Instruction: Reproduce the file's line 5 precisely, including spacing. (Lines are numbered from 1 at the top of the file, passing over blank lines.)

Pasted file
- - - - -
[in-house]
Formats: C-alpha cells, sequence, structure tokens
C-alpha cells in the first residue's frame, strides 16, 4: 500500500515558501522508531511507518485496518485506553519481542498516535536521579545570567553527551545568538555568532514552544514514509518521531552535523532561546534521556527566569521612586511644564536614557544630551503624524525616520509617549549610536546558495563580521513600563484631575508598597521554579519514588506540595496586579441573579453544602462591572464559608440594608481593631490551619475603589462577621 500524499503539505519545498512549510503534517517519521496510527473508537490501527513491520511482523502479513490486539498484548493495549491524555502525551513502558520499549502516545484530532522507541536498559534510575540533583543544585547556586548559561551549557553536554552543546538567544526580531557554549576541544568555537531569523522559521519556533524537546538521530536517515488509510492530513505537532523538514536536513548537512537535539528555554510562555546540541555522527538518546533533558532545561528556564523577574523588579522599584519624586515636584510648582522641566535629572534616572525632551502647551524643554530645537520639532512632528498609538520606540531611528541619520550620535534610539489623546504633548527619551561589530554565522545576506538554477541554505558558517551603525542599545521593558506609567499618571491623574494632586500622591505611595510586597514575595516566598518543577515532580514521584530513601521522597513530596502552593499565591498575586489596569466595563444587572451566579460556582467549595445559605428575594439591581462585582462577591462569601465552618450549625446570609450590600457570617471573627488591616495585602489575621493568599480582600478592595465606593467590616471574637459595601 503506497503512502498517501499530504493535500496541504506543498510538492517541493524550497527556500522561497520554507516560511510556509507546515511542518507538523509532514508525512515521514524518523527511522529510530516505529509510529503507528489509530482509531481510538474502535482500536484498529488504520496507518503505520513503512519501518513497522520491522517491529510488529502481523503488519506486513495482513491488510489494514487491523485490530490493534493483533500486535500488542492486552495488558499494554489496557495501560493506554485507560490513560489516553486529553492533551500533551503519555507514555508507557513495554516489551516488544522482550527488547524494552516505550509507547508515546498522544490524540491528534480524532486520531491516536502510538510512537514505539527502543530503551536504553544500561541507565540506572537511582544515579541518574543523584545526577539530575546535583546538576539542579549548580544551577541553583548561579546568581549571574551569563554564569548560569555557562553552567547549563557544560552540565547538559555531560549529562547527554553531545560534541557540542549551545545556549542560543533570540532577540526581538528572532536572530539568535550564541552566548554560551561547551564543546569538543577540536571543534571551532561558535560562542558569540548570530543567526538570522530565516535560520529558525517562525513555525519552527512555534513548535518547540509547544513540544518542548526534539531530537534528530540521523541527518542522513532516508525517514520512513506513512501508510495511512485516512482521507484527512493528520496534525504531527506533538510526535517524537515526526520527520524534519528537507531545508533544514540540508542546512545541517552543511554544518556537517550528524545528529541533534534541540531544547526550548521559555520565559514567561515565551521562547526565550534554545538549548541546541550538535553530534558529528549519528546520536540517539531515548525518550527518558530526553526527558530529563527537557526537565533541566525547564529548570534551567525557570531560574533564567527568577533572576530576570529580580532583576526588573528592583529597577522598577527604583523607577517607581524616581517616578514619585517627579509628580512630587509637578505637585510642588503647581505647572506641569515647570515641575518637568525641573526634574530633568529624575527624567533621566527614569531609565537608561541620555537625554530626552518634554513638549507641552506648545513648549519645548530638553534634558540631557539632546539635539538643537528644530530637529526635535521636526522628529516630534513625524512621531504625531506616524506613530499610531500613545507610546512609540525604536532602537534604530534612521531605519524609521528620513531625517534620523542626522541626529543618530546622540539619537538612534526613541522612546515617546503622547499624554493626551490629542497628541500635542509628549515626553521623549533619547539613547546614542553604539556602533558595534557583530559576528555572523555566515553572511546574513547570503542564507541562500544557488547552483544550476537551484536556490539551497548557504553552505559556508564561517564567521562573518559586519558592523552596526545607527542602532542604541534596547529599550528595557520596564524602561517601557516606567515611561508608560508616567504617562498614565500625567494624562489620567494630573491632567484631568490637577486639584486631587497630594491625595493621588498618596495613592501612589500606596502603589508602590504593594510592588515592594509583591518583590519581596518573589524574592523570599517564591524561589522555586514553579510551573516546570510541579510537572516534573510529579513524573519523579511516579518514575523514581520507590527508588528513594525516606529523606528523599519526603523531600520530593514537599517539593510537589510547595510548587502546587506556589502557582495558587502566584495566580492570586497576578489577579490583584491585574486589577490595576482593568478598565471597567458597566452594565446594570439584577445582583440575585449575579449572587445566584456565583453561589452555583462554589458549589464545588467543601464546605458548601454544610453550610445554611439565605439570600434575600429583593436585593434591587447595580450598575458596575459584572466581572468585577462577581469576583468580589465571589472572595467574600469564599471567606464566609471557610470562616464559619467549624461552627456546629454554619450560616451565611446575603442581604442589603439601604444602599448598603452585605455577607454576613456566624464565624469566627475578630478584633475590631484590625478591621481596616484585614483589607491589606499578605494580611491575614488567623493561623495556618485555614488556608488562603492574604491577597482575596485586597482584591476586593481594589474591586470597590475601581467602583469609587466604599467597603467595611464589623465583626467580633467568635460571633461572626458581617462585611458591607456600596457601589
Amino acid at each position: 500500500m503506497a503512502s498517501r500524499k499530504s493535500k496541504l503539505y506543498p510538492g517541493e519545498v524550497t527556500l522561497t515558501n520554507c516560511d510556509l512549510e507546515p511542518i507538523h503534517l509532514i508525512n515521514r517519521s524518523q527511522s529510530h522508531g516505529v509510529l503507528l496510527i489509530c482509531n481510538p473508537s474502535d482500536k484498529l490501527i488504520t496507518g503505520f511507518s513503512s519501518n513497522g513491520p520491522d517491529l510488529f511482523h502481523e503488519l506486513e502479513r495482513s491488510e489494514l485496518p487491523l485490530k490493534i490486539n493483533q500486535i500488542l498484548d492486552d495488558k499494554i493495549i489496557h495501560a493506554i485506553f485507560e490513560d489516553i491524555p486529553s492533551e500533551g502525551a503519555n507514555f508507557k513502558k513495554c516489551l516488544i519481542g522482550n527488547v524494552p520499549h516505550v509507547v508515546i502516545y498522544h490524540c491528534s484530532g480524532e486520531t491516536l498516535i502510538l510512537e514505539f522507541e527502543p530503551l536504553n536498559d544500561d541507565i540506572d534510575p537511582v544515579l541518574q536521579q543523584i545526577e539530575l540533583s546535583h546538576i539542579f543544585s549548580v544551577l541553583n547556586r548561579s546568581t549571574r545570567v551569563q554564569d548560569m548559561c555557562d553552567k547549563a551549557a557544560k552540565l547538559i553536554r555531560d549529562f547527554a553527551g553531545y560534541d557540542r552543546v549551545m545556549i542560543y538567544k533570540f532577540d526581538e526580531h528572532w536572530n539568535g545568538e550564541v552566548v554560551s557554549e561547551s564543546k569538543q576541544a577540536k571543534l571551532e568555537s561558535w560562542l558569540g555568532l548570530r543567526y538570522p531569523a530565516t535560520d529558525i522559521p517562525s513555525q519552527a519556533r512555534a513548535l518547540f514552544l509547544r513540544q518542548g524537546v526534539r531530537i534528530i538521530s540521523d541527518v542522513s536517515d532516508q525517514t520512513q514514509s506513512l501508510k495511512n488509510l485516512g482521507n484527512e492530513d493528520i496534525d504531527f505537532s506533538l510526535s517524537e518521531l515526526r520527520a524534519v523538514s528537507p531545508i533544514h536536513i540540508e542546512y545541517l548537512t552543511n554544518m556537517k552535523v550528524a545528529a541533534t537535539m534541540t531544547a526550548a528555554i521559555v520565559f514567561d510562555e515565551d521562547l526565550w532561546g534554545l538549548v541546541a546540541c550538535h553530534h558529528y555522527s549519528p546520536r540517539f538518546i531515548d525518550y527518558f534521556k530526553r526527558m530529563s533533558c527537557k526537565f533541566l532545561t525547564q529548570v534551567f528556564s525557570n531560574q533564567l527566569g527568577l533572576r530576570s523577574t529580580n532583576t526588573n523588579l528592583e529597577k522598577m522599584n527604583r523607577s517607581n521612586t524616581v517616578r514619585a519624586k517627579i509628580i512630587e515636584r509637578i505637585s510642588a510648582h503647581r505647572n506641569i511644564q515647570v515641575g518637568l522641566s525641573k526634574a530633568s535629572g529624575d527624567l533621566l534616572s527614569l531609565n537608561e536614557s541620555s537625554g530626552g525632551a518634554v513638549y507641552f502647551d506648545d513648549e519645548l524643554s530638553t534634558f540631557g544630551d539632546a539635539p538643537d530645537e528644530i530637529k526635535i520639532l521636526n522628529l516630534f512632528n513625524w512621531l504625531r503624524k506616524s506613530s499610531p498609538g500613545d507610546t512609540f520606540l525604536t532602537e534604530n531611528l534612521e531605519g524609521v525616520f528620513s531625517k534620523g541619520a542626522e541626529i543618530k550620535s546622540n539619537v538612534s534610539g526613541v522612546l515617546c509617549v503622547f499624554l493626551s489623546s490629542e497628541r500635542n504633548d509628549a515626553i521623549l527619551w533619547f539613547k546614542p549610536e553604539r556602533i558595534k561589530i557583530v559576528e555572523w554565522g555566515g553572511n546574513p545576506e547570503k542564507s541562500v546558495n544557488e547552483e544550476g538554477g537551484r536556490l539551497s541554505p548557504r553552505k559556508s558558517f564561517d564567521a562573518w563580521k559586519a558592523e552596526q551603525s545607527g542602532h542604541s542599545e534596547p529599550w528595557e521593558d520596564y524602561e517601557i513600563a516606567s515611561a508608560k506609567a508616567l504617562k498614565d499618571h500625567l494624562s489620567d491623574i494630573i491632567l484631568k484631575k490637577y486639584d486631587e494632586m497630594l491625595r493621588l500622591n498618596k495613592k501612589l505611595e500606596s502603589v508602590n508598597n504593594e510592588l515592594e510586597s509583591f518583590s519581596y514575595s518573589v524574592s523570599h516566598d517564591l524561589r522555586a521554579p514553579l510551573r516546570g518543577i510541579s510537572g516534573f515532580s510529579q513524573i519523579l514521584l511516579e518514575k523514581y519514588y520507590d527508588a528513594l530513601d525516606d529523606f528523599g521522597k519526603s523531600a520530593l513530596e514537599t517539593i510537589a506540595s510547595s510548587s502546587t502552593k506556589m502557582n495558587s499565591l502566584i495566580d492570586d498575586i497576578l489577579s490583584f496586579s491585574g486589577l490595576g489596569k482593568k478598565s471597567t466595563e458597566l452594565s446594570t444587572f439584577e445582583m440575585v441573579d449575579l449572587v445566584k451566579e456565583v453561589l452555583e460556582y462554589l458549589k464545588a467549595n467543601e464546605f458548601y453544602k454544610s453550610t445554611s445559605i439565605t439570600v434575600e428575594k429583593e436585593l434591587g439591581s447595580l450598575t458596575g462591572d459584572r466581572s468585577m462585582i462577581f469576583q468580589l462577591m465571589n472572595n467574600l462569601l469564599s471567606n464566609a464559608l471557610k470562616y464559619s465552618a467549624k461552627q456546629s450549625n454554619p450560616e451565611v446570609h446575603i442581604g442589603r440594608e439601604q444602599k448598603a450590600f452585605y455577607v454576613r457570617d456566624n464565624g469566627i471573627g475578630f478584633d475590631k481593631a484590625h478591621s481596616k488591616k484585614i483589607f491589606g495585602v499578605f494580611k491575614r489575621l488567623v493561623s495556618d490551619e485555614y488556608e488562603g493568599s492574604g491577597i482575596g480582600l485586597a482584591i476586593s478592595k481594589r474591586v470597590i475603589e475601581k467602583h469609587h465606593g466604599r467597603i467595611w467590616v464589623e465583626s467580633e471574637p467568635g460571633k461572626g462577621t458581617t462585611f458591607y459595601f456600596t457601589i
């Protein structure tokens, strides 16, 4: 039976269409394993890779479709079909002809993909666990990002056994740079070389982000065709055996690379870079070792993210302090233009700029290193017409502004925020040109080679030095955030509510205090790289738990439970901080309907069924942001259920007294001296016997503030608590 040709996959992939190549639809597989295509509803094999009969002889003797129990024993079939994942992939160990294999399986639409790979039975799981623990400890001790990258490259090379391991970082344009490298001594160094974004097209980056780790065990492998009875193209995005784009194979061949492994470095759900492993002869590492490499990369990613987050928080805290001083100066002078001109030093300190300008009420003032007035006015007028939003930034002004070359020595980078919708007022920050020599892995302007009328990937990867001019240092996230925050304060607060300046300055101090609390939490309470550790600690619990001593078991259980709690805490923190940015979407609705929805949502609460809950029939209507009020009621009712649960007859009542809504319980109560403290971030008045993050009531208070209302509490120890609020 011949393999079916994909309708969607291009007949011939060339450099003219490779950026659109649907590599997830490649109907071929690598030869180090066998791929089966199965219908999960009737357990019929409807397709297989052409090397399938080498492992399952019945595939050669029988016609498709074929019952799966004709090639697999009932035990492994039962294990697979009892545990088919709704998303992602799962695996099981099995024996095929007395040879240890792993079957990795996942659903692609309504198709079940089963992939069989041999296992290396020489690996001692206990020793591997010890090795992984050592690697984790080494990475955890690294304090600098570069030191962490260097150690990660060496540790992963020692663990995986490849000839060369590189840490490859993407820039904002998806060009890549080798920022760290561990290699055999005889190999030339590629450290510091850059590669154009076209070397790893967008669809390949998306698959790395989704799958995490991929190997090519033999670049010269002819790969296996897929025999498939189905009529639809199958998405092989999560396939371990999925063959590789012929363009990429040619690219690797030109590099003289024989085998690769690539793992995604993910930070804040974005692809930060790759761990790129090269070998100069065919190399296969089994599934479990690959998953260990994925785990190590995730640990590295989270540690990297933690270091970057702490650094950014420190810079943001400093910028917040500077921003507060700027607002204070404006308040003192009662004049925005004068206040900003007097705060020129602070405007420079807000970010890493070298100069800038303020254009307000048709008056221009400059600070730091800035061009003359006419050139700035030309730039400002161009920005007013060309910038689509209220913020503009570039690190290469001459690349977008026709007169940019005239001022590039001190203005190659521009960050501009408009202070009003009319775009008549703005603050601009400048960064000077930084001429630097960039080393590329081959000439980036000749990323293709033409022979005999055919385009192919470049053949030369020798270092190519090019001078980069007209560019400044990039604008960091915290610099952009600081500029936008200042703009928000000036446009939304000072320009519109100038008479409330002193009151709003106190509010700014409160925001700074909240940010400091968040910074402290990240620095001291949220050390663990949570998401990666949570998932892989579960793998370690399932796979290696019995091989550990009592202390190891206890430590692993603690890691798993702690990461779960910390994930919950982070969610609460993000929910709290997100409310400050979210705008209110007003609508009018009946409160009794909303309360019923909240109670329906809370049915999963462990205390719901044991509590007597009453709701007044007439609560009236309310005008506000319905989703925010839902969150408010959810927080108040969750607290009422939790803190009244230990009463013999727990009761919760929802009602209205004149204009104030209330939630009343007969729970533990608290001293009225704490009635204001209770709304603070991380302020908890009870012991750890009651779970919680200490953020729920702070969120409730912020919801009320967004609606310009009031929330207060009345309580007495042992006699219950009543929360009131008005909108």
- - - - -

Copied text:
């Protein structure tokens, strides 16, 4: 039976269409394993890779479709079909002809993909666990990002056994740079070389982000065709055996690379870079070792993210302090233009700029290193017409502004925020040109080679030095955030509510205090790289738990439970901080309907069924942001259920007294001296016997503030608590 040709996959992939190549639809597989295509509803094999009969002889003797129990024993079939994942992939160990294999399986639409790979039975799981623990400890001790990258490259090379391991970082344009490298001594160094974004097209980056780790065990492998009875193209995005784009194979061949492994470095759900492993002869590492490499990369990613987050928080805290001083100066002078001109030093300190300008009420003032007035006015007028939003930034002004070359020595980078919708007022920050020599892995302007009328990937990867001019240092996230925050304060607060300046300055101090609390939490309470550790600690619990001593078991259980709690805490923190940015979407609705929805949502609460809950029939209507009020009621009712649960007859009542809504319980109560403290971030008045993050009531208070209302509490120890609020 011949393999079916994909309708969607291009007949011939060339450099003219490779950026659109649907590599997830490649109907071929690598030869180090066998791929089966199965219908999960009737357990019929409807397709297989052409090397399938080498492992399952019945595939050669029988016609498709074929019952799966004709090639697999009932035990492994039962294990697979009892545990088919709704998303992602799962695996099981099995024996095929007395040879240890792993079957990795996942659903692609309504198709079940089963992939069989041999296992290396020489690996001692206990020793591997010890090795992984050592690697984790080494990475955890690294304090600098570069030191962490260097150690990660060496540790992963020692663990995986490849000839060369590189840490490859993407820039904002998806060009890549080798920022760290561990290699055999005889190999030339590629450290510091850059590669154009076209070397790893967008669809390949998306698959790395989704799958995490991929190997090519033999670049010269002819790969296996897929025999498939189905009529639809199958998405092989999560396939371990999925063959590789012929363009990429040619690219690797030109590099003289024989085998690769690539793992995604993910930070804040974005692809930060790759761990790129090269070998100069065919190399296969089994599934479990690959998953260990994925785990190590995730640990590295989270540690990297933690270091970057702490650094950014420190810079943001400093910028917040500077921003507060700027607002204070404006308040003192009662004049925005004068206040900003007097705060020129602070405007420079807000970010890493070298100069800038303020254009307000048709008056221009400059600070730091800035061009003359006419050139700035030309730039400002161009920005007013060309910038689509209220913020503009570039690190290469001459690349977008026709007169940019005239001022590039001190203005190659521009960050501009408009202070009003009319775009008549703005603050601009400048960064000077930084001429630097960039080393590329081959000439980036000749990323293709033409022979005999055919385009192919470049053949030369020798270092190519090019001078980069007209560019400044990039604008960091915290610099952009600081500029936008200042703009928000000036446009939304000072320009519109100038008479409330002193009151709003106190509010700014409160925001700074909240940010400091968040910074402290990240620095001291949220050390663990949570998401990666949570998932892989579960793998370690399932796979290696019995091989550990009592202390190891206890430590692993603690890691798993702690990461779960910390994930919950982070969610609460993000929910709290997100409310400050979210705008209110007003609508009018009946409160009794909303309360019923909240109670329906809370049915999963462990205390719901044991509590007597009453709701007044007439609560009236309310005008506000319905989703925010839902969150408010959810927080108040969750607290009422939790803190009244230990009463013999727990009761919760929802009602209205004149204009104030209330939630009343007969729970533990608290001293009225704490009635204001209770709304603070991380302020908890009870012991750890009651779970919680200490953020729920702070969120409730912020919801009320967004609606310009009031929330207060009345309580007495042992006699219950009543929360009131008005909108």